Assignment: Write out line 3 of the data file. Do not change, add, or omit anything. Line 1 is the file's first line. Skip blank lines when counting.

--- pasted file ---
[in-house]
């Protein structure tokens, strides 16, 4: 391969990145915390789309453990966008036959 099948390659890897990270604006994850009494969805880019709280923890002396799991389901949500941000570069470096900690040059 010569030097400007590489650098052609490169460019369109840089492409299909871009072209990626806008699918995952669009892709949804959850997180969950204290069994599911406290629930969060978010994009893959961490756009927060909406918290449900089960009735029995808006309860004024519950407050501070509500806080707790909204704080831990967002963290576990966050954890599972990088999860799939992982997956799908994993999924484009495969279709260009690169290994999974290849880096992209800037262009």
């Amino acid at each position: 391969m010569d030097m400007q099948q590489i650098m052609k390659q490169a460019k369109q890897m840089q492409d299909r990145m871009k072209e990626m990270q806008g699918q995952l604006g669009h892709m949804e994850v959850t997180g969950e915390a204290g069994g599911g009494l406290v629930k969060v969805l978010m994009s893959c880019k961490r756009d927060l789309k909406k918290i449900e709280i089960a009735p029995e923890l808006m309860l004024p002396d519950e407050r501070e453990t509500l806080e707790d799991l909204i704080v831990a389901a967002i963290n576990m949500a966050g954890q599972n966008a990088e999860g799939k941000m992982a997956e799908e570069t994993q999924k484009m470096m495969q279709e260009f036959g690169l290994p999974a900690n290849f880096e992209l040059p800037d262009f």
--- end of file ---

């Amino acid at each position: 391969m010569d030097m400007q099948q590489i650098m052609k390659q490169a460019k369109q890897m840089q492409d299909r990145m871009k072209e990626m990270q806008g699918q995952l604006g669009h892709m949804e994850v959850t997180g969950e915390a204290g069994g599911g009494l406290v629930k969060v969805l978010m994009s893959c880019k961490r756009d927060l789309k909406k918290i449900e709280i089960a009735p029995e923890l808006m309860l004024p002396d519950e407050r501070e453990t509500l806080e707790d799991l909204i704080v831990a389901a967002i963290n576990m949500a966050g954890q599972n966008a990088e999860g799939k941000m992982a997956e799908e570069t994993q999924k484009m470096m495969q279709e260009f036959g690169l290994p999974a900690n290849f880096e992209l040059p800037d262009f």